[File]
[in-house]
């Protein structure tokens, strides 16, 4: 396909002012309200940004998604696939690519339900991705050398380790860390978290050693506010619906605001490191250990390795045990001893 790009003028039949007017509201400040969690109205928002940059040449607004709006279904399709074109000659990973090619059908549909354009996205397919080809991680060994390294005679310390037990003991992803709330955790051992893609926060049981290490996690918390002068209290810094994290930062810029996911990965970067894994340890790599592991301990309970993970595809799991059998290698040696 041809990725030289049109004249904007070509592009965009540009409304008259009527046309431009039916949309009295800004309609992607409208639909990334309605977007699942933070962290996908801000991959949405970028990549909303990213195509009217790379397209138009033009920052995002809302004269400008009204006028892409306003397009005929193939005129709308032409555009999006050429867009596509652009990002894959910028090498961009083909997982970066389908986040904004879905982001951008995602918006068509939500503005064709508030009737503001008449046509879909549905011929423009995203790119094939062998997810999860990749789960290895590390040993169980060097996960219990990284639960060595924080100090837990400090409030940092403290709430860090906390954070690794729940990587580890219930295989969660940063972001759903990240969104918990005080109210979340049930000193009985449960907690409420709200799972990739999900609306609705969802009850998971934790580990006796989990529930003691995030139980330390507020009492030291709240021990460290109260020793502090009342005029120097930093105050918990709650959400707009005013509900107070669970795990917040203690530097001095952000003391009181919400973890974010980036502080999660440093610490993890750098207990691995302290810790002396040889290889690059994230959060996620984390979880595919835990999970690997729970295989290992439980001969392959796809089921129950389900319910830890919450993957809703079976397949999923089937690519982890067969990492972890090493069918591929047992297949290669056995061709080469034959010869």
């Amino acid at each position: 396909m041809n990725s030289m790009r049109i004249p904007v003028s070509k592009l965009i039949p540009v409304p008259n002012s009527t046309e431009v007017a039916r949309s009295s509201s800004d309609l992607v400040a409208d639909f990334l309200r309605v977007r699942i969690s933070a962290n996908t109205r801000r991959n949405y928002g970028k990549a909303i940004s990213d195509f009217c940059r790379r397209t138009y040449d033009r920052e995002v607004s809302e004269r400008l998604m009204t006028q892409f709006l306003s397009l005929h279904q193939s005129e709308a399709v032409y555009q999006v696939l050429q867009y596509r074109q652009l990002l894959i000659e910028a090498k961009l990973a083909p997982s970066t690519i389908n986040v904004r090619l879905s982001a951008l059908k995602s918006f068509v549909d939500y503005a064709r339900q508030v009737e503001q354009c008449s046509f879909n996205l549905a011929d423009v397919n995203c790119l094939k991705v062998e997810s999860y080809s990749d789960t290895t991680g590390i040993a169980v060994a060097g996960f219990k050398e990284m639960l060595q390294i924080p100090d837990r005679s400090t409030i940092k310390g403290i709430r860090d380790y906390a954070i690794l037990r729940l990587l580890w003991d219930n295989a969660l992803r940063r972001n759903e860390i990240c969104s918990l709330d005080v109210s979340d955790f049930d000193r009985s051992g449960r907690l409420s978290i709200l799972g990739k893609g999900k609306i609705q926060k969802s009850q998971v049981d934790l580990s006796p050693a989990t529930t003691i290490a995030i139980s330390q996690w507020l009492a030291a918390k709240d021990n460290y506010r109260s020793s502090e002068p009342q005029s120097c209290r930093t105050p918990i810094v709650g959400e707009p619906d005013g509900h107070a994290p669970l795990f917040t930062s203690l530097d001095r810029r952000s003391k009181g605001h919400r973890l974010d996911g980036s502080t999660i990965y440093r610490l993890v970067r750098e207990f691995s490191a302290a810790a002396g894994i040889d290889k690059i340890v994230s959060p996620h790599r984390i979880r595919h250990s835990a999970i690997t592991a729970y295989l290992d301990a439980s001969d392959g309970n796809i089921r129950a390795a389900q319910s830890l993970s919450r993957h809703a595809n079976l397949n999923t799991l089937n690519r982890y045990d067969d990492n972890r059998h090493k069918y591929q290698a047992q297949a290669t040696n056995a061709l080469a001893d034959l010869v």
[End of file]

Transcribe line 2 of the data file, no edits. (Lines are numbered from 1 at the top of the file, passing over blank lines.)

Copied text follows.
């Protein structure tokens, strides 16, 4: 396909002012309200940004998604696939690519339900991705050398380790860390978290050693506010619906605001490191250990390795045990001893 790009003028039949007017509201400040969690109205928002940059040449607004709006279904399709074109000659990973090619059908549909354009996205397919080809991680060994390294005679310390037990003991992803709330955790051992893609926060049981290490996690918390002068209290810094994290930062810029996911990965970067894994340890790599592991301990309970993970595809799991059998290698040696 041809990725030289049109004249904007070509592009965009540009409304008259009527046309431009039916949309009295800004309609992607409208639909990334309605977007699942933070962290996908801000991959949405970028990549909303990213195509009217790379397209138009033009920052995002809302004269400008009204006028892409306003397009005929193939005129709308032409555009999006050429867009596509652009990002894959910028090498961009083909997982970066389908986040904004879905982001951008995602918006068509939500503005064709508030009737503001008449046509879909549905011929423009995203790119094939062998997810999860990749789960290895590390040993169980060097996960219990990284639960060595924080100090837990400090409030940092403290709430860090906390954070690794729940990587580890219930295989969660940063972001759903990240969104918990005080109210979340049930000193009985449960907690409420709200799972990739999900609306609705969802009850998971934790580990006796989990529930003691995030139980330390507020009492030291709240021990460290109260020793502090009342005029120097930093105050918990709650959400707009005013509900107070669970795990917040203690530097001095952000003391009181919400973890974010980036502080999660440093610490993890750098207990691995302290810790002396040889290889690059994230959060996620984390979880595919835990999970690997729970295989290992439980001969392959796809089921129950389900319910830890919450993957809703079976397949999923089937690519982890067969990492972890090493069918591929047992297949290669056995061709080469034959010869």